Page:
Moon to Xi: Tensions on Korean Peninsula not beneficial to China


The  Korea Times -South Korean President Moon Jae-in stressed the need to prevent military tensions on the Korean Peninsula from rising further in a summit with Chinese President Xi Jinping in Beijing on Monday.

“The recent situations, in which dialogue between North Korea and the United States has been suspended and tensions on the Korean Peninsula are being heightened, are not beneficial to both of our countries and North Korea,” Moon told Xi in front of pool reporters at the start of their summit held at the Great Hall of the People.

“This year, there have been many accomplishments and changes in South Korea-China relations and the Korean Peninsula security conditions,” he added.

Moon cited China’s “important role” so far in efforts for the denuclearization of the Korean Peninsula and the establishment of peace.

He expressed hope for close cooperation between Seoul and Pyongyang to seize a rare opportunity to bear fruit in the denuclearization process.

Moon held out expectations for full-fledged synergy between China’s Belt and Road initiative and his administration’s New Southern Policy that would lead to joint projects in third nations.

Moon added he’s looking forward to meeting Xi again in Seoul in the near future. Xi is expected to travel to Seoul as early as the spring.

Xi pointed out that China and South Korea are “influential” countries not just in Asia but also in the world.

“We have been friends and partners that have continued close cooperation,” Xi said. “We have a wide range of common understandings in various fields, including on further developing bilateral relations, facilitating regional peace, stability and prosperity, and defending multilateralism and a free trade system.”

He added that the two sides should further strengthen their “strategic cooperative partnership.”

Xi expected Moon’s ongoing trip to China to help further develop Seoul-Beijing ties and deepen trilateral cooperation involving Japan.

It was not immediately confirmed whether they discussed the sensitive matter of the U.S. THAAD missile defense system in South Korea.

Moon had the talks with Xi right after landing in the Chinese capital on his way to Chengdu, Sichuan province, for a three-way summit with the leaders of Japan and China.

It marked their first one-on-one talks in half a year following the previous session held in Osaka, Japan, on the sidelines of a Group of 20 meeting.

Increased activities have been spotted in the secretive communist nation’s long-range rocket launch site near its border with China, coupled with its stated threat of a “Christmas gift” for the Trump administration, which apparently means major provocation, according to multiple news reports.

Pyongyang has warned that it would wait just until the end of this year for the Trump administration to change tack and put forward a fresh offer based on a “new calculation” in nuclear negotiations.

The North announced Sunday it has decided to bolster its military capability during the latest meeting of the Central Military Commission of the Workers’ Party presided over by leader Kim Jong-un.

South Korea hopes to maintain close coordination especially with China, the U.S., Japan and Russia in order to maintain dialogue momentum and revitalize the Korea peace process.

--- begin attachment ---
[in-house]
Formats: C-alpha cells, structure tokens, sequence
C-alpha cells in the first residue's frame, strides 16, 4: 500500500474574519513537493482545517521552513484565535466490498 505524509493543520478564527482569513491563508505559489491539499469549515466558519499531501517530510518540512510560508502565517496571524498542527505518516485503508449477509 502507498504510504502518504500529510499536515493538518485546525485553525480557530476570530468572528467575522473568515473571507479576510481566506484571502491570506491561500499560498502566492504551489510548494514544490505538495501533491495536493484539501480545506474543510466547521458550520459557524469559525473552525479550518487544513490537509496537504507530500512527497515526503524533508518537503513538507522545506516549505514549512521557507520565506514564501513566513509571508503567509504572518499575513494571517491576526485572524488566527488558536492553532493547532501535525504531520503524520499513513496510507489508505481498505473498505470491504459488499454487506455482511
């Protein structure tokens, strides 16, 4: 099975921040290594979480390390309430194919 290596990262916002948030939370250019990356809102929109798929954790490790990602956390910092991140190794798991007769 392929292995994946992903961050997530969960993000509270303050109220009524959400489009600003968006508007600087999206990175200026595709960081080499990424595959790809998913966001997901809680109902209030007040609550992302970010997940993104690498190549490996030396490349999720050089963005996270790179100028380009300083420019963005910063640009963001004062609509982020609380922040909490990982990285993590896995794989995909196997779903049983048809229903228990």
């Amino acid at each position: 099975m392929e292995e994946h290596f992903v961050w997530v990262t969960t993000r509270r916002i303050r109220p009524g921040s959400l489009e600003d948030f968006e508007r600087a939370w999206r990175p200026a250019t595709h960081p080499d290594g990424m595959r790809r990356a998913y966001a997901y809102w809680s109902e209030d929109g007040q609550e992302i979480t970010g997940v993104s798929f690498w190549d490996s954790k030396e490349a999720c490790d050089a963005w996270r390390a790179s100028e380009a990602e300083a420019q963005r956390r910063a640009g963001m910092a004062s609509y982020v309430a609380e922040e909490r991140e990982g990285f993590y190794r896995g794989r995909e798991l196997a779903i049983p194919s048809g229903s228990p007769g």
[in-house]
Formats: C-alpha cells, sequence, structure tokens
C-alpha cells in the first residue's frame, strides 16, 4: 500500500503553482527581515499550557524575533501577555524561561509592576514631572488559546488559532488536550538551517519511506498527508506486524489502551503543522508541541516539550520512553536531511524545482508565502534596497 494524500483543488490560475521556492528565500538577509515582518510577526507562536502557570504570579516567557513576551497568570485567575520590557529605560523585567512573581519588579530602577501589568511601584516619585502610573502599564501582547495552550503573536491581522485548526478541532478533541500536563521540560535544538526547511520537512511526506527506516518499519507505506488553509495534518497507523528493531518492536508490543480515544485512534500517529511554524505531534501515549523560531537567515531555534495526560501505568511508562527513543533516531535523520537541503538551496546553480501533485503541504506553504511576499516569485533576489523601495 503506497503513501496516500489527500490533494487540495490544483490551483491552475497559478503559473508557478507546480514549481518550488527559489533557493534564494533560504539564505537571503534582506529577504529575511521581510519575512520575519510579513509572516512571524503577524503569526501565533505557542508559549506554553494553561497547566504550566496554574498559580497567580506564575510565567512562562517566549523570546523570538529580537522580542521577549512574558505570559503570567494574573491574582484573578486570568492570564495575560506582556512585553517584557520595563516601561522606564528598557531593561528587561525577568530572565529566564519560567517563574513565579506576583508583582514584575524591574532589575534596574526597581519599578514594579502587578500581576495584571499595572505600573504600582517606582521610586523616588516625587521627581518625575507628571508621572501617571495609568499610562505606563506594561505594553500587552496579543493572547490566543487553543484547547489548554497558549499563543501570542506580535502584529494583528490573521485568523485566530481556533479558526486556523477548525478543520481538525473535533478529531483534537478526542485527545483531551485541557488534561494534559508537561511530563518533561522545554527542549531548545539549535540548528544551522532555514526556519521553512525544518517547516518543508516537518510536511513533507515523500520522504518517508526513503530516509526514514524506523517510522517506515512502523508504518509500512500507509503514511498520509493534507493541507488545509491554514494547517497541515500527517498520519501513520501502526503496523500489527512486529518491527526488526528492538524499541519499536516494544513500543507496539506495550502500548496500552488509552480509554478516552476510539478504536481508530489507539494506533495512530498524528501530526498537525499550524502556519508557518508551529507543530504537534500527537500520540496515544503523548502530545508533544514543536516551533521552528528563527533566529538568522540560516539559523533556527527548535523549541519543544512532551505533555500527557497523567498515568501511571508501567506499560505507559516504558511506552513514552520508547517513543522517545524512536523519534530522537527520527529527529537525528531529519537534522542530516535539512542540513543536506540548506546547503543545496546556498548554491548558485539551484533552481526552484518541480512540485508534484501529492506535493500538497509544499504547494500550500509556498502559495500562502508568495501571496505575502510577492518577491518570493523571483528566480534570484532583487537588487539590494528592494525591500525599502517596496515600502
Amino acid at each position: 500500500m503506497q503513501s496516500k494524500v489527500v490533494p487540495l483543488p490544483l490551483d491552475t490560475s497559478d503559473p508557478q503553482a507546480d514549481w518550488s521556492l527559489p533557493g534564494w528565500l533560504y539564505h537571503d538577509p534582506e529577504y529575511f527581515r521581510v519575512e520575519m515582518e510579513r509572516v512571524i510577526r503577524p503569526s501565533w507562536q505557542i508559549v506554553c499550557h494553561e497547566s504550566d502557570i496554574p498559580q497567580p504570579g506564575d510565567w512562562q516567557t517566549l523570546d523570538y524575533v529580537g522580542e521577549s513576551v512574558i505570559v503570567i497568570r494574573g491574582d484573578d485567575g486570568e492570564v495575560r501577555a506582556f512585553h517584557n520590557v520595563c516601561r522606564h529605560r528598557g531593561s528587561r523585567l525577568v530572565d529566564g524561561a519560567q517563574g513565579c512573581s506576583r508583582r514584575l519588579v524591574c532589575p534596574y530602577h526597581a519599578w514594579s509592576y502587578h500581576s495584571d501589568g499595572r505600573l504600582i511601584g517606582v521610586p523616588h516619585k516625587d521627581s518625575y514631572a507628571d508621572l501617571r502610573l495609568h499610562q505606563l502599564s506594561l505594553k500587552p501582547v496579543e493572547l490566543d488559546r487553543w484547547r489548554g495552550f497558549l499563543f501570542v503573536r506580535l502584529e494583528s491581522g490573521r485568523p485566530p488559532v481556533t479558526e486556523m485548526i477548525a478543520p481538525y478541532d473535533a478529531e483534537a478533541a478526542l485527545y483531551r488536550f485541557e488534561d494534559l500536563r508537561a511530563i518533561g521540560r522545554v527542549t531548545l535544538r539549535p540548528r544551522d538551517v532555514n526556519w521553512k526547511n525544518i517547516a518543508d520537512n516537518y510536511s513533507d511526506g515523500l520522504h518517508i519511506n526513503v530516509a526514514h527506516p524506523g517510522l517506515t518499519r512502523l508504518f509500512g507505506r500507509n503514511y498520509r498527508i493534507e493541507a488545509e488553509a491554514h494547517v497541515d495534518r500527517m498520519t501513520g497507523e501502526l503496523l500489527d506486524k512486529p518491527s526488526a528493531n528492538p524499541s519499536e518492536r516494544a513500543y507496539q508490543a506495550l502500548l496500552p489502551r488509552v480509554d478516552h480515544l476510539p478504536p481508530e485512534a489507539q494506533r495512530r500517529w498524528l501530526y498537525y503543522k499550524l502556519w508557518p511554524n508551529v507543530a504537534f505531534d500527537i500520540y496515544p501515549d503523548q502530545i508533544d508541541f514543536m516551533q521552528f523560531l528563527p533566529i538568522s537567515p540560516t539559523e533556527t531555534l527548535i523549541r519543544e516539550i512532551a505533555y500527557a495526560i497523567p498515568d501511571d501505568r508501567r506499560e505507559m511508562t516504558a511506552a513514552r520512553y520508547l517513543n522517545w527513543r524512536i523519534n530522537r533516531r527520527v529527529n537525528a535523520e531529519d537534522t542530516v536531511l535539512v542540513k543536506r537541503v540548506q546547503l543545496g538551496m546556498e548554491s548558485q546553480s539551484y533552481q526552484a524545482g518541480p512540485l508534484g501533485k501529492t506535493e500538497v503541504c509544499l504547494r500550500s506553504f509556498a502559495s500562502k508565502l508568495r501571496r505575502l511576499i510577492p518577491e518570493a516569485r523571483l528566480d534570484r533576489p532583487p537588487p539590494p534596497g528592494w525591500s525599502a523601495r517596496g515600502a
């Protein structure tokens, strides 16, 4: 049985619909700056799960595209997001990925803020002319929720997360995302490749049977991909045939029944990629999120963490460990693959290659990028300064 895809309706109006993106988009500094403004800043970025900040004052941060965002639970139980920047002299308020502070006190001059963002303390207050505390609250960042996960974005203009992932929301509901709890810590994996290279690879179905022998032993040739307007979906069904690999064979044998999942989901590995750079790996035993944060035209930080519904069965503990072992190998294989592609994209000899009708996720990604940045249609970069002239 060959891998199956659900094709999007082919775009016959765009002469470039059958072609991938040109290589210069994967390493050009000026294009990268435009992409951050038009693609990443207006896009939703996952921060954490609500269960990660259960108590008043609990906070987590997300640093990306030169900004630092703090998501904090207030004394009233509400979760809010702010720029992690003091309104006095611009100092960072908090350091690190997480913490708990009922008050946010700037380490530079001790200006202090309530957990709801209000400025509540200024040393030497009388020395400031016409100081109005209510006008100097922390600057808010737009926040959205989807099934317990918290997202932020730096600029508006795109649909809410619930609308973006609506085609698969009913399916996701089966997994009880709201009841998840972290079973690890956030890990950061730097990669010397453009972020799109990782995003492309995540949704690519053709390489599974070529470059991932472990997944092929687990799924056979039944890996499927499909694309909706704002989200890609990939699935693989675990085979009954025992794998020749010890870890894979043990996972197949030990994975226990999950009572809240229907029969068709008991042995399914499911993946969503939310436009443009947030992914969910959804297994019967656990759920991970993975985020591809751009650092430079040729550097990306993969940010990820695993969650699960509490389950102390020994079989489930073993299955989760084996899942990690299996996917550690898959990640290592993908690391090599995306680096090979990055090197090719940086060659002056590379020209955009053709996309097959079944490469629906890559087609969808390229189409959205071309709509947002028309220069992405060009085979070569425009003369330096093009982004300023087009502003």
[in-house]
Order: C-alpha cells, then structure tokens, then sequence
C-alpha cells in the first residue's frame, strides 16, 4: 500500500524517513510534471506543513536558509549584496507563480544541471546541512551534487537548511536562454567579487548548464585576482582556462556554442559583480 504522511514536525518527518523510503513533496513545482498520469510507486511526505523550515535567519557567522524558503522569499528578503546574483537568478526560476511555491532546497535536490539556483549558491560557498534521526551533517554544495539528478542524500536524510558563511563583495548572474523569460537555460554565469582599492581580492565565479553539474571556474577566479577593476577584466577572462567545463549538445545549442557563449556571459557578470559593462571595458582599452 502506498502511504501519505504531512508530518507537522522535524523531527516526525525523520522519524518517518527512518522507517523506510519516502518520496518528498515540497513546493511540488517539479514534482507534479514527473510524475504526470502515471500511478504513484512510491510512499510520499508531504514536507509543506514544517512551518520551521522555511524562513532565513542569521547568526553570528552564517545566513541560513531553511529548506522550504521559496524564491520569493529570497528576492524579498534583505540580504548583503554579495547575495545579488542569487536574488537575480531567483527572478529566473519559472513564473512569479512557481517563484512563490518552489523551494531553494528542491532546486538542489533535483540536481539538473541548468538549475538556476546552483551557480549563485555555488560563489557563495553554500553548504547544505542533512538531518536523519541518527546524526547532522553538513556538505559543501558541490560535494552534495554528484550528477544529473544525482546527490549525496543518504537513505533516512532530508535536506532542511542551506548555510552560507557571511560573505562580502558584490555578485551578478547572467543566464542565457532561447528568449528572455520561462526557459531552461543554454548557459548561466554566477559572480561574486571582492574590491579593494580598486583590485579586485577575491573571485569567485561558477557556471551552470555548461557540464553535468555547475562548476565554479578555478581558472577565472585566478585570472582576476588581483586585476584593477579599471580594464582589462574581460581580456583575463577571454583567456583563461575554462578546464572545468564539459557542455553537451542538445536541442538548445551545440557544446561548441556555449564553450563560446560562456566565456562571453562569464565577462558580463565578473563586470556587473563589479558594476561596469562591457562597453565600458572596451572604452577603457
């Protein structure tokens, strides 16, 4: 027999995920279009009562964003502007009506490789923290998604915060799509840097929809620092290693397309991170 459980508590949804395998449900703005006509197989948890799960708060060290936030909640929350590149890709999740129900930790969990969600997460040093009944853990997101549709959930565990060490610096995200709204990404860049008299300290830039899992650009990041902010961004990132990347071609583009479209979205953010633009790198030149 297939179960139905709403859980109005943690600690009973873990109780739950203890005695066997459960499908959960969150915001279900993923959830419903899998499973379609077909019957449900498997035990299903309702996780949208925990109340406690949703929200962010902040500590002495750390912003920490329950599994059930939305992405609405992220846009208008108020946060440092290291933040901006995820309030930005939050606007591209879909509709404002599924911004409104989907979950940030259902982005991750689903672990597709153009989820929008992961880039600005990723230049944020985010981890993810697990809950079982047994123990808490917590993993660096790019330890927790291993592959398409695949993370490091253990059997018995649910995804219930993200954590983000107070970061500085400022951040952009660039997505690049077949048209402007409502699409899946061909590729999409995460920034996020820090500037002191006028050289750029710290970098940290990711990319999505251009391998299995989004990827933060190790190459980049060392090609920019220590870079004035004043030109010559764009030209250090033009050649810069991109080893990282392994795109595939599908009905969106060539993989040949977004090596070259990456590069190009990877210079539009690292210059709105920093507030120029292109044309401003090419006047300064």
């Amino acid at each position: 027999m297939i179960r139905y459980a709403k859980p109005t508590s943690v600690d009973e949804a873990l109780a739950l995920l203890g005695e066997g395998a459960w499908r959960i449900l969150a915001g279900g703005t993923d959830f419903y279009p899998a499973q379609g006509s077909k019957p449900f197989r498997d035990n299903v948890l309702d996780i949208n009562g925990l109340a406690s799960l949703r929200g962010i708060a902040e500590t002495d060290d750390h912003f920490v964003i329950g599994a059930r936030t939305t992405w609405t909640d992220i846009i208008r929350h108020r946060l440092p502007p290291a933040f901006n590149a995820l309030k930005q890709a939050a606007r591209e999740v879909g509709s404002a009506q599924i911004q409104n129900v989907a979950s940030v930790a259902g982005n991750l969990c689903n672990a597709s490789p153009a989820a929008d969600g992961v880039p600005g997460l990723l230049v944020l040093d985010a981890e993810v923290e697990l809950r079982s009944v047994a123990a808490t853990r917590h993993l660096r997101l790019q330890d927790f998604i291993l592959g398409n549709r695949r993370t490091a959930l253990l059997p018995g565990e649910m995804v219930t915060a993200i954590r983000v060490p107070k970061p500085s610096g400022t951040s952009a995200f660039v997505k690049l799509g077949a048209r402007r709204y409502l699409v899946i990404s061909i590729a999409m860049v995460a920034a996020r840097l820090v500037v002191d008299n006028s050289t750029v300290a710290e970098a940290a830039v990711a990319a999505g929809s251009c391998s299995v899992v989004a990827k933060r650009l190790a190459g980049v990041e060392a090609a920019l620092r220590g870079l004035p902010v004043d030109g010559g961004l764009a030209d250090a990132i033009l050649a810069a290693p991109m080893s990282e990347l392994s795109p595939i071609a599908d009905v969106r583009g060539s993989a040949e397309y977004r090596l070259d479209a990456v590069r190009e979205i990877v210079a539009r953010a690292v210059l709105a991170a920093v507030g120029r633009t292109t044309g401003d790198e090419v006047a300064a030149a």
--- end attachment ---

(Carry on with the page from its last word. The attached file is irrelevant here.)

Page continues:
China, a traditional ally of North Korea, recently proposed that the United Nations Security Council ease some sanctions against Pyongyang so that it can resume exports on a limited basis and inter-Korean rail and road projects.

After having lunch with Xi, Moon is to leave for Chengdu, the capital of Sichuan Province. It is the venue for this year’s group summit of South Korea, China and Japan.

Chinese Premier Li Keqiang will host the session, which Abe will also join.

The trade ministers of the three regional powers had negotiations on a three-way free trade agreement in Beijing on Sunday. They agreed to accelerate related talks.

Moon and Li are scheduled to meet bilaterally later Monday. They plan to discuss ways to promote “substantive cooperation” between their nations on economy, trade, environment and culture.

On Tuesday morning, Moon, Li and Abe plan to hold their first trilateral summit since the previous one in Tokyo in May last year.

In the afternoon, Moon will have one-on-one talks with Abe, which may serve as a chance to improve relations between the neighboring countries embroiled in a monthslong trade fight apparently linked to a dispute over shared history.

In what is viewed as a conciliatory gesture in advance of the Moon-Abe summit, the Japanese government said Friday it has relaxed some export restrictions against South Korea.

The measure affects only photoresist, a chemical used to make semiconductors and one of three products subject to tightened customs procedures.

Moon’s office, Cheong Wa Dae, however, said the move may be deemed “some progress” but stressed it is not sufficient to resolve the export control problem.

The Chengdu summit between Moon and Abe on Christmas Eve comes less than two months after they had a brief “impromptu meeting” in Bangkok just ahead of a multilateral summit hosted by the Association of Southeast Asian Nations.

They last had bilateral summit talks in September last year during their visit to New York for a United Nations General Assembly session. (Yonhap)


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